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‘The Trump people do not do well in courts’: Ex-prosecutor details how right-wing ‘conspiracy theories’ fail before judges

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President Donald Trump’s associates fair poorly in courts of law because they can’t “spin” judges with right-wing talking points, a former federal prosecutor explained on MSNBC.

Former assistant United States Attorney in the Southern District of New York Mimi Rocah explained why Michael Flynn’s Tuesday sentencing hearing was “a good day for the justice system” during an appearance on “All In” with Chris Hayes.

The host noted an early morning tweet from the president wishing Flynn “good luck” in court.

“I think he was hoping Flynn would go in there and say something about the ‘corrupt FBI,'” Rocah noted.

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“There was a whole right-wing conspiracy theory that this whole thing — that everything was going to fall apart today,” Hayes noted.

“And again, it shows that the Trump people do not do well in the courts of law, when you’re dealing with facts and evidence and you can’t just put a spin on things,” Rocah explained. “I think cutting through these conspiracy theories is what we keep seeing happen in courts and that’s heartening.”

Hayes cited Monday night’s “The Rachel Maddow Show” when the host explained how prosecutors did not charge Flynn for his role in being a foreign agent for Turkey while advising Trump’s presidential campaign.

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“Flynn could have been charged with this,” Rocah noted.

“This is shocking conduct,” she explained. “There’s other shocking conduct, but he really did betray his country within the first weeks of being in the White House or being part of the administration.”

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BUSTED: Leaked drug exec emails showed them encouraging opioid abuse to the point people would eat them ‘like Doritos’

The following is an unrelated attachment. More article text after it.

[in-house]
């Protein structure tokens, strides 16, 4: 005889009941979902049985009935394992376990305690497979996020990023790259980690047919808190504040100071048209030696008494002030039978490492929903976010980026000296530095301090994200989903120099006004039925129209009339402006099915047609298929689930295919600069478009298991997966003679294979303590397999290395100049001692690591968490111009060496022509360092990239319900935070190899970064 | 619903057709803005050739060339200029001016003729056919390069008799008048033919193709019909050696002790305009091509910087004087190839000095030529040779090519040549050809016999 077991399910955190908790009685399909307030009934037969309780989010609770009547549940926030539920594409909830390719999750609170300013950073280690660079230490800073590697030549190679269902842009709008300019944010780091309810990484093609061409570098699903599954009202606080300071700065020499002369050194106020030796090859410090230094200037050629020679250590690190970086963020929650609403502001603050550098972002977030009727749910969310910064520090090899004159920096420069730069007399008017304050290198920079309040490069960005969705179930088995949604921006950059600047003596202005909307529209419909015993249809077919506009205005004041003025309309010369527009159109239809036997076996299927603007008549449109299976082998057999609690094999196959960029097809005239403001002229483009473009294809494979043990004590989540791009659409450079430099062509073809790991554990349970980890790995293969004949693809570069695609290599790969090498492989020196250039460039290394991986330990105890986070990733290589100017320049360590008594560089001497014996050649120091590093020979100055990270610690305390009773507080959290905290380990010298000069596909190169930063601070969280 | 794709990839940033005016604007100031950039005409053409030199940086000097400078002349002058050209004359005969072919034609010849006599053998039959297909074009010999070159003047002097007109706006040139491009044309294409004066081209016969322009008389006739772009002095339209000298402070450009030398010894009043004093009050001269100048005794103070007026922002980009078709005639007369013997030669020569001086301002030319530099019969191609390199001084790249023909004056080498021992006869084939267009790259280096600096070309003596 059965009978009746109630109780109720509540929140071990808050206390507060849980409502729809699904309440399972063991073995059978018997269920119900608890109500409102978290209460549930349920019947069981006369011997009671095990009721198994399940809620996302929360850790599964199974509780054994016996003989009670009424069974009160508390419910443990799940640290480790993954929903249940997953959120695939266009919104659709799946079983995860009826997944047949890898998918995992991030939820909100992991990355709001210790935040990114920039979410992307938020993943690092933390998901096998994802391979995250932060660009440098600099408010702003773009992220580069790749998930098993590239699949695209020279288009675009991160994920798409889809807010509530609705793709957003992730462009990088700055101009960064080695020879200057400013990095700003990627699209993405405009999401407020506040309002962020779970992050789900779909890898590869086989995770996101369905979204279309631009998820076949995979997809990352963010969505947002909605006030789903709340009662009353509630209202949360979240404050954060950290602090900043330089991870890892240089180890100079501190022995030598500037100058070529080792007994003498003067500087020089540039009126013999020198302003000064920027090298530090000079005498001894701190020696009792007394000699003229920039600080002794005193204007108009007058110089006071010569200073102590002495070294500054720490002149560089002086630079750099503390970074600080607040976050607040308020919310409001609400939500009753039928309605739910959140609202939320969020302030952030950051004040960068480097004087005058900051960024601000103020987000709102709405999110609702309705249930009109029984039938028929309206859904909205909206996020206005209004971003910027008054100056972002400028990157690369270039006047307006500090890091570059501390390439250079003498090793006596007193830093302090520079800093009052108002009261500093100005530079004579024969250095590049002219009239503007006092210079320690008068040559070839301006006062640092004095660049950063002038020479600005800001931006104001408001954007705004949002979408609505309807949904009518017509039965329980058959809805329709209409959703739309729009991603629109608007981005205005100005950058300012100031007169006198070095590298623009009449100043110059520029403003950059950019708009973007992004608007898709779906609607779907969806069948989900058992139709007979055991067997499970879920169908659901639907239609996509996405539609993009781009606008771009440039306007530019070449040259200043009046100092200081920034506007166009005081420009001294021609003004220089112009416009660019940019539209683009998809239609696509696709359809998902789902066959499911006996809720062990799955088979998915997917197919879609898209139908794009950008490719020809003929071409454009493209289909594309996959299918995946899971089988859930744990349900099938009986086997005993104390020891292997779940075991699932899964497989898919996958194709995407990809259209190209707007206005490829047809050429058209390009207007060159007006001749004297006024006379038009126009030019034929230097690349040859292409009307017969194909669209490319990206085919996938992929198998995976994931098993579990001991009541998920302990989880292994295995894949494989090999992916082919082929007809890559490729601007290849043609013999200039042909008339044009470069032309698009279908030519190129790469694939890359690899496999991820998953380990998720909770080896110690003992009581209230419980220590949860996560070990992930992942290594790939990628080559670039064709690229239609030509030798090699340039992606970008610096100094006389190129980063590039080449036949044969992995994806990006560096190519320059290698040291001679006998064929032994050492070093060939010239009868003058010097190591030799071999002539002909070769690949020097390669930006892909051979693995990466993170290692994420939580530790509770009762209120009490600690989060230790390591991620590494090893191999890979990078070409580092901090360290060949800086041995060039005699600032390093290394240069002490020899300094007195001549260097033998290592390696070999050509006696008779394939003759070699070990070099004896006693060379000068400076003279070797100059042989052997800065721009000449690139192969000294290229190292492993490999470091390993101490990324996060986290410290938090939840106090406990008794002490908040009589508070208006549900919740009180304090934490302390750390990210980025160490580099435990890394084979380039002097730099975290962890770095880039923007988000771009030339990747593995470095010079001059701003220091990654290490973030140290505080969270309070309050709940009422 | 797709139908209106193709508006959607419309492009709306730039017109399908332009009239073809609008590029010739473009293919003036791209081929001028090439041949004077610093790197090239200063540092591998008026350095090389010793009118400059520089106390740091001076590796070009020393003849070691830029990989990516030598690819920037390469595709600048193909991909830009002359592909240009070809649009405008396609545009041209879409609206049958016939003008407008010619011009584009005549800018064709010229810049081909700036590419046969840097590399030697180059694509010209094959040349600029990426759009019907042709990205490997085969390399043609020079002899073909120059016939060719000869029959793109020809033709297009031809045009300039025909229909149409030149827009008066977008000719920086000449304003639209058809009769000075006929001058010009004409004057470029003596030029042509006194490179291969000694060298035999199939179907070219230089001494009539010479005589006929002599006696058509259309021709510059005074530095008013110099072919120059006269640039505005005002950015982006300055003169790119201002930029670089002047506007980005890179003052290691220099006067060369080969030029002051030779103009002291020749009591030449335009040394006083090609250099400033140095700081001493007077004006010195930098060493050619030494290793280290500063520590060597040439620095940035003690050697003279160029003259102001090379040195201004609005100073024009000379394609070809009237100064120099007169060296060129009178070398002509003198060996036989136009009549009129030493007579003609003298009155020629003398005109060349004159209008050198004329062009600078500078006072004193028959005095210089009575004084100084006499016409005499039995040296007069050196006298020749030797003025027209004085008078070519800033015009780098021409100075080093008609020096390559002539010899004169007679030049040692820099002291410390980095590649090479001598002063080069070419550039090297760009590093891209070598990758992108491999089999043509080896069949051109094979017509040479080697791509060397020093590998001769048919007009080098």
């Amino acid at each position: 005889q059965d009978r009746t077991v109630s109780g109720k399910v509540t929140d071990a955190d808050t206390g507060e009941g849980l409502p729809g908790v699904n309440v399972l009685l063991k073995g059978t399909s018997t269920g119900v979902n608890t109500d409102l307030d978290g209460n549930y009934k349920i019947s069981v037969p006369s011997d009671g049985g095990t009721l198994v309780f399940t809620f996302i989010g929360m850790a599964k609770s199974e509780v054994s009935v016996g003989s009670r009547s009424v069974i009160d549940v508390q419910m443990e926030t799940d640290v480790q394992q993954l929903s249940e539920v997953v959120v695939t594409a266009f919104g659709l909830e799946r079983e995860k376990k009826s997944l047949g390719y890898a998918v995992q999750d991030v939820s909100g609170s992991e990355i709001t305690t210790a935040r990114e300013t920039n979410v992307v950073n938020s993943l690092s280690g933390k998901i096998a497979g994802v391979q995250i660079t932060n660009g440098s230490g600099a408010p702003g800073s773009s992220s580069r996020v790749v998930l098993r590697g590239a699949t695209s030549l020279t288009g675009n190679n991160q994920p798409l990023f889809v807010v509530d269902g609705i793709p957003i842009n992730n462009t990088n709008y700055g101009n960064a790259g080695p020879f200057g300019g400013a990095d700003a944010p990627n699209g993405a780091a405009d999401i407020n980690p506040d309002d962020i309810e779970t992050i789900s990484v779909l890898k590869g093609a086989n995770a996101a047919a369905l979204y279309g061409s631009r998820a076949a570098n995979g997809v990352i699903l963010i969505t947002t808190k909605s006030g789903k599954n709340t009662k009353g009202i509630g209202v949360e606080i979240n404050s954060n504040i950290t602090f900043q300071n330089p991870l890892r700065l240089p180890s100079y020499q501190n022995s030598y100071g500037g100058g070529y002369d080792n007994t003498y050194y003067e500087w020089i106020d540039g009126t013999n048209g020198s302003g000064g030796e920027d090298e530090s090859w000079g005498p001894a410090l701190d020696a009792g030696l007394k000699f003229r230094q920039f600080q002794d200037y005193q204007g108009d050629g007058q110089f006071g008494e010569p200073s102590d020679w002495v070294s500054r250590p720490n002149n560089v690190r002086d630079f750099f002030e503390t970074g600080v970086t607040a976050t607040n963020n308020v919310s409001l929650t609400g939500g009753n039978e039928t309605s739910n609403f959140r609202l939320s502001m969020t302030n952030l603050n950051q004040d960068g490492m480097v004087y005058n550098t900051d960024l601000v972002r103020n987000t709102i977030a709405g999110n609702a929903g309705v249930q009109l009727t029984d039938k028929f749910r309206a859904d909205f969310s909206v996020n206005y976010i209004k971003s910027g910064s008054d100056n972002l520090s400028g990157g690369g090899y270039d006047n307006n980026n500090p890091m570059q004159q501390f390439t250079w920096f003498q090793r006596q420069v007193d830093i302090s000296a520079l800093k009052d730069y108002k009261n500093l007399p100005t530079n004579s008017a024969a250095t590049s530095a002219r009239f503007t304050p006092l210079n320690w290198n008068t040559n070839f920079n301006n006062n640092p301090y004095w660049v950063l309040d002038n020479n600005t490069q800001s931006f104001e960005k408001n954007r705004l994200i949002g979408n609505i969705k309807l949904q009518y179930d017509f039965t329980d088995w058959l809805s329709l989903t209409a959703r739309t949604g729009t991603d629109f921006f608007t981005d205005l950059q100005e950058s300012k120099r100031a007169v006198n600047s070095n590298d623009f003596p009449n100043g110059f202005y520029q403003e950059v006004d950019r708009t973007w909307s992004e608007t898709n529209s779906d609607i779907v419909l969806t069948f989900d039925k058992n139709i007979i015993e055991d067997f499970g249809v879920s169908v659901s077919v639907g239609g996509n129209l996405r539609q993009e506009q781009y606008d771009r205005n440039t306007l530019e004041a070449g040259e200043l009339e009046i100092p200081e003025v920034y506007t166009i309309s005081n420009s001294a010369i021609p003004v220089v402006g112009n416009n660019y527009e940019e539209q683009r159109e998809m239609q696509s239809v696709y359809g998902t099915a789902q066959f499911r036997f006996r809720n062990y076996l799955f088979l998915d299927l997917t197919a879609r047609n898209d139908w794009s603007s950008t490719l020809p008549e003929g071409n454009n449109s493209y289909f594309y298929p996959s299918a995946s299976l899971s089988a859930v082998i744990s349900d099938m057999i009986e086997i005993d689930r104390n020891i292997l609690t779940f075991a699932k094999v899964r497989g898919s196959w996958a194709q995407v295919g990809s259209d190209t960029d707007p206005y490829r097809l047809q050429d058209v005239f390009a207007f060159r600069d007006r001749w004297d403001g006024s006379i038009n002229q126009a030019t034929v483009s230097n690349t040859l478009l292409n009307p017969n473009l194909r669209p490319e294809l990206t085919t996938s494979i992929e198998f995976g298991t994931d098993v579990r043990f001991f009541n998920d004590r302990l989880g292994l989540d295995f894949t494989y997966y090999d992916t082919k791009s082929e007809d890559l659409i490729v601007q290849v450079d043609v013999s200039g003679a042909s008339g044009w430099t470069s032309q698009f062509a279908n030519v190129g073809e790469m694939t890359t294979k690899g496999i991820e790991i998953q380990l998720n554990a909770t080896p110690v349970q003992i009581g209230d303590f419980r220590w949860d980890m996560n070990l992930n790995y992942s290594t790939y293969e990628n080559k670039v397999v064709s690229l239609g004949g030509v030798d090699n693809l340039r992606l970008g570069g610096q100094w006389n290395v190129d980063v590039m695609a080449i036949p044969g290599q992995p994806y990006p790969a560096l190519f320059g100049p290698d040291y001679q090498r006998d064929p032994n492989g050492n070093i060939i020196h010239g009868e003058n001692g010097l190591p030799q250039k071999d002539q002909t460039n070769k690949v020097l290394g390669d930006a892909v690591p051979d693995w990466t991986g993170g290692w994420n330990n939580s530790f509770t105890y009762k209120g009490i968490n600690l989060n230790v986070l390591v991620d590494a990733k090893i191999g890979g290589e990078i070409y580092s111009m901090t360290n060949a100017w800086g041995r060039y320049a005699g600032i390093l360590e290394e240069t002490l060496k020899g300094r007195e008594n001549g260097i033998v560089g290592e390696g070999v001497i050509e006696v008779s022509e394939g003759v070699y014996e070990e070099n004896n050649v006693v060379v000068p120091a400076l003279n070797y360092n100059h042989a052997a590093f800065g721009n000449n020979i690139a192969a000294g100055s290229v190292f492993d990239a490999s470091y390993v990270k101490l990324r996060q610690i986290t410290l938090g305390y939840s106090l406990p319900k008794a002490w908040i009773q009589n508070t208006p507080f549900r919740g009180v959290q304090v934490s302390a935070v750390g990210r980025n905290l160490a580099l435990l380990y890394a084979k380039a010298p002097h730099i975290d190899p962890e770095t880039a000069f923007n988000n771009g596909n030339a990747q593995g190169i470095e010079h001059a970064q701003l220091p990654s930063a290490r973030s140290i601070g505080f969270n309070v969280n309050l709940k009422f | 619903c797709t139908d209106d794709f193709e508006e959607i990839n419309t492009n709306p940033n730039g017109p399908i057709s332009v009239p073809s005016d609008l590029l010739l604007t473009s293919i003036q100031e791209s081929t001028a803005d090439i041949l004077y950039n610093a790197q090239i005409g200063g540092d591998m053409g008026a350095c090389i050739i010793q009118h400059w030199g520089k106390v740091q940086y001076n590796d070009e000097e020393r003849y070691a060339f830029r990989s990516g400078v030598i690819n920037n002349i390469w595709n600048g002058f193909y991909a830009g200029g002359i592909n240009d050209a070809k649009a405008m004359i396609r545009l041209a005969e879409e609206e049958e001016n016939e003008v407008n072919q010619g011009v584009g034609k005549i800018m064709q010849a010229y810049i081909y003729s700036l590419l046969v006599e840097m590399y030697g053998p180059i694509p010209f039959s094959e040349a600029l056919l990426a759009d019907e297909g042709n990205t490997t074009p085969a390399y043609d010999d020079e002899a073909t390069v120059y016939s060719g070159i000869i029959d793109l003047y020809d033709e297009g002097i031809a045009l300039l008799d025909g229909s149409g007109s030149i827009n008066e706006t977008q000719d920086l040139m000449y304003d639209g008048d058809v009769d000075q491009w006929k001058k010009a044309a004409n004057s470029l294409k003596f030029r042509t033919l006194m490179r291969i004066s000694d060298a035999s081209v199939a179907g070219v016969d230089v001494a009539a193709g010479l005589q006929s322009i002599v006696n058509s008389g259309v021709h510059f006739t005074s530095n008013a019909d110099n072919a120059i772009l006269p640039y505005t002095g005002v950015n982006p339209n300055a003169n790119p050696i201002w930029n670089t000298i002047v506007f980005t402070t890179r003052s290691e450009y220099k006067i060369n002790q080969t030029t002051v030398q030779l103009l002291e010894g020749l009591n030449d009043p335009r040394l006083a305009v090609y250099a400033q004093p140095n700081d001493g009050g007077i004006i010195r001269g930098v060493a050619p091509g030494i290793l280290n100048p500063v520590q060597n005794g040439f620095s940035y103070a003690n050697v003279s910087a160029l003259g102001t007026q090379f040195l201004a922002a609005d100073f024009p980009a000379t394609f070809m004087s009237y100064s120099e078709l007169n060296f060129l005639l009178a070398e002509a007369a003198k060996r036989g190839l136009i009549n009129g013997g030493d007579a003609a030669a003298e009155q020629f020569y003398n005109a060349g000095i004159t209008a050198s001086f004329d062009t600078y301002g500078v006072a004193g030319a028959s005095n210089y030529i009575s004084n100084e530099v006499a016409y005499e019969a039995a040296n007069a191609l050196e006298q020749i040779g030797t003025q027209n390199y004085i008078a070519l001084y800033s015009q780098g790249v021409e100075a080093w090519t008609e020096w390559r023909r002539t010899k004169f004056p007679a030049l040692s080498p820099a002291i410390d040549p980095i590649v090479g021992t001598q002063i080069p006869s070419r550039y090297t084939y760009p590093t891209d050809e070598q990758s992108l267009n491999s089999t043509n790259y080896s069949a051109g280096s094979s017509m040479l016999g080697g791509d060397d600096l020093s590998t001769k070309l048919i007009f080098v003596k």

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On Friday, the Washington Post published excerpts from a damning series of emails released in a landmark case in Cleveland around the irresponsibility of drug manufacturers and suppliers in contributing to the opioid crisis.

In one email exchange, Victor Borelli, an account manager for pharmaceuticals corporation Mallinckrodt, told KeySource Medical vice president Steve Cochrane that 1,200 bottles of 30mg Oxycodone tablets had been shipped, to which Cochrane replied, "Keep 'em comin'! Flyin' out of there. It's like people are addicted to these things or something. Oh, wait, people are..." and Borelli responded, "Just like Doritos keep eating. We'll make more."

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Here’s the ugly racist history behind tipping — and how it still persists today

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On Saturday, writing for Politico, minister and civil rights activist Rev. Dr. William Barber applauded House Democrats' plans to not only raise the minimum wage to $15 an hour by 2024, but eliminate the much lower "tipped wage" of $2.13 an hour and require tipped workers to also be paid at least the minimum.

This is important, wrote Barber, because the roots of businesses forcing their workers to rely on tips for a proper wage is deeply rooted in America's history of racial tension.

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Black GOP strategist called on the carpet by Joy Reid for trying to sidestep Trump’s racist rally as ’empowering’ voters

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An "AM Joy" panel on MSNBC descended into talking over each other as host Joy Reid confronted a black GOP consultant over Donald Trump's racist rally in North Carolina.

Presenting the conservative point of view, Republican strategist Lenny McAllister was asked point-blank by the host, "Lenny, hold on a second, because you as a man of color yourself -- do you feel comfortable in a party that does rallies like that?"

McAllister pushed back saying he had walked away from just those type of events, before admitting, "To the greater point. They're using racism as an avenue through which people feel empowered, they lend you the loyalty, they give you the vote. What Republicans need to do is continue to empower people, but not by using racism and not by using phobia."

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